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Michigan congressional candidate Rashida Tlaib endorses one-state solution, pledges to slash Israeli military aid

(JTA) – A Michigan Democrat who is all but certain to become a congresswoman said she would “absolutely” vote against military aid to Israel, sparking criticism from a Jewish Democratic group.

The candidate, Rashida Tlaib, also said in an interview that she favors a one-state solution to the Israeli-Palestinian conflict, as opposed to a two-state solution that would establish a Palestinian state alongside Israel.

Tlaib, the daughter of Palestinian immigrants, recently won the Democratic nomination in Michigan’s 13th Congressional District. The Republicans are not running a candidate in the Detroit-area district.

She is one of two Muslim women likely to be the first to be elected to Congress. The other is Ilhan Omar.

Asked whether she would consider slashing military aid to Israel in an August 13 interview with Britain’s Channel 4, Tlaib responded, “Absolutely, if it has something to do with inequality and not access to people having justice. For me, U.S. aid should be leverage. I will be using my position in Congress so that no country, not one, should be able to get aid from the U.S. when they still promote that kind of injustice.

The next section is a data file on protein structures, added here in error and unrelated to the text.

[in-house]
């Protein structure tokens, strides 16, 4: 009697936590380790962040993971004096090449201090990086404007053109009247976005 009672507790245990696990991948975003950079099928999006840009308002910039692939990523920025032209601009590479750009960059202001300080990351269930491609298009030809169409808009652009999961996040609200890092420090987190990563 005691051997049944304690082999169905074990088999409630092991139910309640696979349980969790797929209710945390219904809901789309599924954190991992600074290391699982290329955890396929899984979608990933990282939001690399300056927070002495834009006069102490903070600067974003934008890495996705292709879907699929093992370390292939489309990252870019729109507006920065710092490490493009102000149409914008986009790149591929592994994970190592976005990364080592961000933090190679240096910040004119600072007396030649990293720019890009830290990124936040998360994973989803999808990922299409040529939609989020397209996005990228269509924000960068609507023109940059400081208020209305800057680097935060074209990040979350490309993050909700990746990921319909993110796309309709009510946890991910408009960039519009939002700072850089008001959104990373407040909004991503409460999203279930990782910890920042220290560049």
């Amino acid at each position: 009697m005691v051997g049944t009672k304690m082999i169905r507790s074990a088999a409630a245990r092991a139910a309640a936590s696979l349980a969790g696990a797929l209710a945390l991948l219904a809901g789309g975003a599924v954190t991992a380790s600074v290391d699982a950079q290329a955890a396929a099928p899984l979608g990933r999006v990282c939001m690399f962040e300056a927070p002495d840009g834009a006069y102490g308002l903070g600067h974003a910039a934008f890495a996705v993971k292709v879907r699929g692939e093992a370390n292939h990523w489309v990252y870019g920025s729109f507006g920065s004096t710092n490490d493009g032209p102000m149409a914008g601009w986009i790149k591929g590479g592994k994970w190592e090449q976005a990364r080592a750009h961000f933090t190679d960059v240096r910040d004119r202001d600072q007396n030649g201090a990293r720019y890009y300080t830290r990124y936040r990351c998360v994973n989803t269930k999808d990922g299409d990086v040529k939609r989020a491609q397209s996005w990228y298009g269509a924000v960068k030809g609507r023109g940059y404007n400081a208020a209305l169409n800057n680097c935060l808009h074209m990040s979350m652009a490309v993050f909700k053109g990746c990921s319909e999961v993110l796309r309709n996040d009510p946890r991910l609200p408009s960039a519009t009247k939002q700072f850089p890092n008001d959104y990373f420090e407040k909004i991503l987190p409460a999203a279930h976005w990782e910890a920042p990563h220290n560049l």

“So much is about ‘let’s choose a side,’” she continued, opining on the Israeli-Arab conflict. “I am for making sure that every single person there has every right to thrive.”

In a subsequent interview August 14 with In These Times magazine, Tlaib endorsed a one-state solution and supported the free speech rights of BDS activists, who push for Boycotts, Divestment and Sanctions against Israel.

“One state,” she said in response to a question about whether she supports a one- or two-state solution. “This whole idea of a two-state solution, it doesn’t work.”

That position runs counter to the stance of JStreetPac, a group affiliated with the liberal Middle East policy organization.

After hearing Tlaib’s remarks, JStreetPac withdrew its previous endorsement.

“After closely consulting with Rashida Tlaib’s campaign to clarify her most current views on various aspects of the Israeli-Palestinian conflict, we have come to the unfortunate conclusion that a significant divergence in perspectives requires JStreetPAC to withdraw our endorsement of her candidacy,” read a statement from J Street Friday afternoon. “While we have long championed the value of a wide range of voices in the discussion of the conflict and related issues, we cannot endorse candidates who come to the conclusion that they can no longer publicly express unequivocal support for a two-state solution and other core principles to which our organization is dedicated,” the statement said.